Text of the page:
Yesterday’s Music History Monday post noted and celebrated the premiere of Olivier Messiaen’s Turangalîla Symphony in Boston, on December 2, 1949, by the Boston Symphony conducted by Leonard Bernstein. Composed between 1946 and 1948, the Turangalîla Symphony caps the first part of Messiaen’s compositional career.  There’s nothing else like it in the repertoire, for which we should probably be grateful; frankly, given its climax laden expressive content, I’m not sure any of us could survive listening to two works like the Turangalîla Symphony back-to-back.  The Turangalîla Symphony is 10-movement, 80 minute (that’s 1 hour, 20 minute) long Tantric orgasm, “rapturous overkill” in the words of one critic, “a sonic Mount Everest”, an almost non-stop exercise in rhapsodic bliss, amazing and a tad freaky. If the Turangalîla Symphony were itself a prolonged erection, the time to seek medical attention would have long since passed.  Messiaen (1908-1992) was fascinated by various Eastern cultures: their spirituality, rituals, and music, all of which are reflected in the Turangalîla Symphony. “Turangalîla” is a compound word in Sanskrit, meaning something on the lines of “a hymn of love to the play of joy, time, life and death.” A “hymn of ecstatic love” the piece most surely […]

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Dr. Bob Prescribes Virgil Thomson: Symphony on a Hymn Tune

Yesterday’s Music History Monday post recognized the 123rd anniversary of the birth of the American composer and critic Virgil Thomson (1896-1989). That Music History Monday post focused on the particular pitfalls when a practitioner (in Thomson’s case, a composer) deigns also to become a critic. Today, we turn to Thomason’s music. As a composer, Thomson has been variously described as a “modernist”, a “neoclassicist”, and a “neoromantic”, terms that when taken altogether are pretty much neo-useless. Like Charles Ives (1874-1954) before him, Thomson was profoundly affected by the music he heard and played while growing up: popular parlor songs and dance music, Protestant hymns, ragtime, children songs, and band music. But unlike Ives, who spent his compositional life subjecting the musical experiences of his childhood to an increasingly modernistic musical treatment, Thomson’s music retained a certain childlike innocence and wonder to the end, displaying a directness of expression and simplicity of utterance that together elevate “naiveté” to a stylistic aesthetic. Thomson’s ability to employ musical Americana in a manner both naive and yet powerfully affecting is clearly demonstrated in his Symphony on a Hymn Tune of 1926-1928, a work that anticipates many aspects of Aaron Copland’s so-called “populist style”, which […]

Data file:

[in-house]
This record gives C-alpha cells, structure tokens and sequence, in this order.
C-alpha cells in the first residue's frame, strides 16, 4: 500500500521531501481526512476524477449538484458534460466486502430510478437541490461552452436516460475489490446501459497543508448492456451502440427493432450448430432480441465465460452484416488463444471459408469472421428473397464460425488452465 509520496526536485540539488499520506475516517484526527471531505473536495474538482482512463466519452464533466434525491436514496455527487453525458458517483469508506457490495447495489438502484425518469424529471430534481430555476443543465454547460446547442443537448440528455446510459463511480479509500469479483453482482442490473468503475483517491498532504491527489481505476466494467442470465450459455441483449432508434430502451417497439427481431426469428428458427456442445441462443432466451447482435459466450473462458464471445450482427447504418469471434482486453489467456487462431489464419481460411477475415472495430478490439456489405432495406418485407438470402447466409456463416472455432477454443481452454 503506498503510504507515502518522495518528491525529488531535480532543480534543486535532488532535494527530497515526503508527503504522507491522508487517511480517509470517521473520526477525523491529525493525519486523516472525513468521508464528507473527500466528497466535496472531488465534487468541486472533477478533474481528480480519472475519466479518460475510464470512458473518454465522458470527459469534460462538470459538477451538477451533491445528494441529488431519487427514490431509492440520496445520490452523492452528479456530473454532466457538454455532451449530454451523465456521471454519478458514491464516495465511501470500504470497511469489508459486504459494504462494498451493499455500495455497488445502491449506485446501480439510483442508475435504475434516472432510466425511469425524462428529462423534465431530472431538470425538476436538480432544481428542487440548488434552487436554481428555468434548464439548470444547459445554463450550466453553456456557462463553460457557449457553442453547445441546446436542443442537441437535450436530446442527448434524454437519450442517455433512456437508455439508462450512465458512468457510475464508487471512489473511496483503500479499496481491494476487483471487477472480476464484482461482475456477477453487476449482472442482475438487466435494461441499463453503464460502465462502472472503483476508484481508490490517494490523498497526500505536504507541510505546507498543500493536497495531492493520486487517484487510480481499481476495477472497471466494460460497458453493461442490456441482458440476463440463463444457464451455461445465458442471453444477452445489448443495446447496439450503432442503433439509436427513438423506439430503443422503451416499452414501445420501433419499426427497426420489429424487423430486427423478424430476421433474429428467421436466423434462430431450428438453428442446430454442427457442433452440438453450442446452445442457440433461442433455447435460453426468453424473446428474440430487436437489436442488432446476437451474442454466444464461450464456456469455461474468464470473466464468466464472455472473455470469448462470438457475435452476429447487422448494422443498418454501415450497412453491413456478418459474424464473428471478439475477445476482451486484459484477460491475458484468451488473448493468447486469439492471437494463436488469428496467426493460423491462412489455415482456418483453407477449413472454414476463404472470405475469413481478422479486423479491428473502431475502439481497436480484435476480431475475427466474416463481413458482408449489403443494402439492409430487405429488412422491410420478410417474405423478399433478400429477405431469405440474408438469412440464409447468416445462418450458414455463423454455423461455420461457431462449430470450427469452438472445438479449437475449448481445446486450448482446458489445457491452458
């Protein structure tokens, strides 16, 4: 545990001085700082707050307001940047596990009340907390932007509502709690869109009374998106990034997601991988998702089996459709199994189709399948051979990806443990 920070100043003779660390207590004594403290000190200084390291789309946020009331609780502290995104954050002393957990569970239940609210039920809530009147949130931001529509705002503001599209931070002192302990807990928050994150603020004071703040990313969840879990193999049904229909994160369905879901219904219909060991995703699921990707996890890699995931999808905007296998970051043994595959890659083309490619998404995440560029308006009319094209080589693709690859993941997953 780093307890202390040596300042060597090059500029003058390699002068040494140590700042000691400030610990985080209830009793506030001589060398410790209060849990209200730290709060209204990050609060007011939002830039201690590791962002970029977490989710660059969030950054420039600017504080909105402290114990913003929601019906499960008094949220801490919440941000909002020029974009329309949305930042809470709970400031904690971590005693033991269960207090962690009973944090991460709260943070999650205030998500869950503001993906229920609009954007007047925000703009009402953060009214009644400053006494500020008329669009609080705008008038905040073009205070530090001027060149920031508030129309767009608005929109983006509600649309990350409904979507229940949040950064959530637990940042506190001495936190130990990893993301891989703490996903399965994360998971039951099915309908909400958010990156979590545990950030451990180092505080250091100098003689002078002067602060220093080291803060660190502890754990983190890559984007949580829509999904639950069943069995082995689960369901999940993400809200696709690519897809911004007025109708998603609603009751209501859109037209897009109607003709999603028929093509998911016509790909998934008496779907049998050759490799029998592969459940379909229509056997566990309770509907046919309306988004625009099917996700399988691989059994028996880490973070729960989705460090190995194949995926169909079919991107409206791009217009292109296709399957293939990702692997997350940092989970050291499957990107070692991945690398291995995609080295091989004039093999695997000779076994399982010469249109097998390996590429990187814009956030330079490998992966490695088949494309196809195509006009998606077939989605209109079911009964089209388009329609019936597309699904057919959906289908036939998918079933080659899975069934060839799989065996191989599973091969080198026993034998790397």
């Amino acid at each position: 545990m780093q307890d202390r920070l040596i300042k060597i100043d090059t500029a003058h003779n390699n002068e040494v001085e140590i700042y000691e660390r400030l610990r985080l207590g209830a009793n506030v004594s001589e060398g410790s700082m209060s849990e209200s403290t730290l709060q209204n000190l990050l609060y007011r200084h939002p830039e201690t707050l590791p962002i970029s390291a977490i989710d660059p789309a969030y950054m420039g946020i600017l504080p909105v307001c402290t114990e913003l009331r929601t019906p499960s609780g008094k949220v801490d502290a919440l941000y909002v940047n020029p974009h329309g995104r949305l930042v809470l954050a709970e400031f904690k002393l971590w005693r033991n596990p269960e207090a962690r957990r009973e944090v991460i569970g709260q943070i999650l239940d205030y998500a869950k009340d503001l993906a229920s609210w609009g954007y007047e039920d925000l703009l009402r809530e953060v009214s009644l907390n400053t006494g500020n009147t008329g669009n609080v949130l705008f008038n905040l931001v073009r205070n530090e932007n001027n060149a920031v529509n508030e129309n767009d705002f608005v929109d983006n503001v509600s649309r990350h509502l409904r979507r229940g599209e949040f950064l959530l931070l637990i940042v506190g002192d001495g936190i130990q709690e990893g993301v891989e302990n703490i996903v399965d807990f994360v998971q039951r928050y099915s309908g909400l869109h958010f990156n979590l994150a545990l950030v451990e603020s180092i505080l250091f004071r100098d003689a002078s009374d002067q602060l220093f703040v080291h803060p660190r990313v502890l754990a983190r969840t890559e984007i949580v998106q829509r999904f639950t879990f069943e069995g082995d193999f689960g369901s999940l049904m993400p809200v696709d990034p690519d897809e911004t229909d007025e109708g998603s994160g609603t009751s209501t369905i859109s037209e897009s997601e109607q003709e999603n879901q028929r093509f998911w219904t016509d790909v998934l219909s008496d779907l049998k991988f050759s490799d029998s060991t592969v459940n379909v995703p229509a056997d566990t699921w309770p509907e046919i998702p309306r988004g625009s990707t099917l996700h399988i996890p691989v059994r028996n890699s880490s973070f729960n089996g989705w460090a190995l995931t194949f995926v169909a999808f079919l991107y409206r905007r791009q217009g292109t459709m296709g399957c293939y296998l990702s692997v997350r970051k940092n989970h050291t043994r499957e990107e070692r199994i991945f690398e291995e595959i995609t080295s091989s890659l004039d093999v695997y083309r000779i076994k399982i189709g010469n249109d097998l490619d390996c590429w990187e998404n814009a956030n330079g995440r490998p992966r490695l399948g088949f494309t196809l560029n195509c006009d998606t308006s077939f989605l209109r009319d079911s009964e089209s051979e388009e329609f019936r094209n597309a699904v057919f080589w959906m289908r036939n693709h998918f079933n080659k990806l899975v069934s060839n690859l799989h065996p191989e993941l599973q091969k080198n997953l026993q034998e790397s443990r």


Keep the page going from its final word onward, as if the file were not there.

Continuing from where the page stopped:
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Dr. Bob Prescribes: Arnold Schoenberg, A Survivor from Warsaw

At its highest and ideal level, the purpose of art is to crystallize, summarize, epitomize and portray human experience in a manner universal and transcendent of its time and place of creation.  Some art is aesthetically beautiful and as such transports us to a “better” place, beyond this vale of tears that is our everyday existence. Some art resonates with our own experience, and thus helps us to understand ourselves and our lives more clearly even as it inspires us to go on and fight the good fight that is our lives. And some art delves into very dark places, places most “normal people” generally prefer not to go. We consume such art not because it entertains us; not because it is “attractive” in a traditional aesthetic sense but because it cuts to the bone of its subject matter and reveals truths – sometimes terrible truths – that are otherwise impossible to fathom or even describe.  Admittedly, such “dark art” forces us to feel and to comprehend – at a nonverbal, gut level – things that we might very well not want to have to feel or comprehend. But dreadfully trying though such art might be, we cannot turn away […]

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Dr. Bob Prescribes Gabriel Fauré: Piano Quartet No. 1

Every one of us is, to some extent, the product and the victim of our education. The product, obviously, because we are all shaped by what we were taught, and (presumably) we use some of what we were taught to help us navigate our lives. Perhaps less obviously, we are also the victims of our education because it’s almost impossible for any teacher to impart any information without somehow coloring it/skewing it with his/her own opinions, prejudices and worldviews. It seems to me that in most cases this is inadvertent, though in some cases it is quite overt.